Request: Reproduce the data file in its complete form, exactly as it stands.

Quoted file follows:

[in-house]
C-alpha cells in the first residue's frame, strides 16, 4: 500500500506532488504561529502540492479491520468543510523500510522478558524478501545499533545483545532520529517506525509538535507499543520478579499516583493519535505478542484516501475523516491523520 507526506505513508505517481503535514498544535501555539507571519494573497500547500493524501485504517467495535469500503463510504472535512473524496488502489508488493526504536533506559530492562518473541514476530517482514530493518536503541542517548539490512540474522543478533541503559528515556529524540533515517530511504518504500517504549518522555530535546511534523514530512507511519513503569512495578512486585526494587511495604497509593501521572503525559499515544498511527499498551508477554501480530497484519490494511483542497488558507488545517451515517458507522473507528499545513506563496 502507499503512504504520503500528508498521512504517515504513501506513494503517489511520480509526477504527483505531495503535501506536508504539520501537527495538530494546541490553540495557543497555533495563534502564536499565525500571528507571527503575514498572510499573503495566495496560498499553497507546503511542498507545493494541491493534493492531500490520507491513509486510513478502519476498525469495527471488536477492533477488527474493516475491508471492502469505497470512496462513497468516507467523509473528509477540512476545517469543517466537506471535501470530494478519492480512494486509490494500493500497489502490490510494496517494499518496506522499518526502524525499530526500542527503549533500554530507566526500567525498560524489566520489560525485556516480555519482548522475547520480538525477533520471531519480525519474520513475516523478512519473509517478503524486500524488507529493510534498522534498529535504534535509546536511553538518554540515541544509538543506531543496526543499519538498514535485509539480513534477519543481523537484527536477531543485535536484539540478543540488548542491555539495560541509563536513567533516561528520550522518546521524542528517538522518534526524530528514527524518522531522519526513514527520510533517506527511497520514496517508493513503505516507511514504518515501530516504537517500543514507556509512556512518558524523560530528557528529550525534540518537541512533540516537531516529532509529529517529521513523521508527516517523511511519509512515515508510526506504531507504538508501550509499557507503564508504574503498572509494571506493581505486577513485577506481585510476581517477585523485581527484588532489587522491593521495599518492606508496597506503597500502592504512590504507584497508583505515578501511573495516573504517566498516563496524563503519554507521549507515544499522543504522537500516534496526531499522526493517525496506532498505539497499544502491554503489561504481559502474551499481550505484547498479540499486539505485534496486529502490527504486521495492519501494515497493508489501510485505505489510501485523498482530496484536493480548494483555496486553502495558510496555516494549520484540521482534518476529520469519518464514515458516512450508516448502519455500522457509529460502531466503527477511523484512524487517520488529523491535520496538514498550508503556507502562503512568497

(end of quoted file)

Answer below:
[in-house]
C-alpha cells in the first residue's frame, strides 16, 4: 500500500506532488504561529502540492479491520468543510523500510522478558524478501545499533545483545532520529517506525509538535507499543520478579499516583493519535505478542484516501475523516491523520 507526506505513508505517481503535514498544535501555539507571519494573497500547500493524501485504517467495535469500503463510504472535512473524496488502489508488493526504536533506559530492562518473541514476530517482514530493518536503541542517548539490512540474522543478533541503559528515556529524540533515517530511504518504500517504549518522555530535546511534523514530512507511519513503569512495578512486585526494587511495604497509593501521572503525559499515544498511527499498551508477554501480530497484519490494511483542497488558507488545517451515517458507522473507528499545513506563496 502507499503512504504520503500528508498521512504517515504513501506513494503517489511520480509526477504527483505531495503535501506536508504539520501537527495538530494546541490553540495557543497555533495563534502564536499565525500571528507571527503575514498572510499573503495566495496560498499553497507546503511542498507545493494541491493534493492531500490520507491513509486510513478502519476498525469495527471488536477492533477488527474493516475491508471492502469505497470512496462513497468516507467523509473528509477540512476545517469543517466537506471535501470530494478519492480512494486509490494500493500497489502490490510494496517494499518496506522499518526502524525499530526500542527503549533500554530507566526500567525498560524489566520489560525485556516480555519482548522475547520480538525477533520471531519480525519474520513475516523478512519473509517478503524486500524488507529493510534498522534498529535504534535509546536511553538518554540515541544509538543506531543496526543499519538498514535485509539480513534477519543481523537484527536477531543485535536484539540478543540488548542491555539495560541509563536513567533516561528520550522518546521524542528517538522518534526524530528514527524518522531522519526513514527520510533517506527511497520514496517508493513503505516507511514504518515501530516504537517500543514507556509512556512518558524523560530528557528529550525534540518537541512533540516537531516529532509529529517529521513523521508527516517523511511519509512515515508510526506504531507504538508501550509499557507503564508504574503498572509494571506493581505486577513485577506481585510476581517477585523485581527484588532489587522491593521495599518492606508496597506503597500502592504512590504507584497508583505515578501511573495516573504517566498516563496524563503519554507521549507515544499522543504522537500516534496526531499522526493517525496506532498505539497499544502491554503489561504481559502474551499481550505484547498479540499486539505485534496486529502490527504486521495492519501494515497493508489501510485505505489510501485523498482530496484536493480548494483555496486553502495558510496555516494549520484540521482534518476529520469519518464514515458516512450508516448502519455500522457509529460502531466503527477511523484512524487517520488529523491535520496538514498550508503556507502562503512568497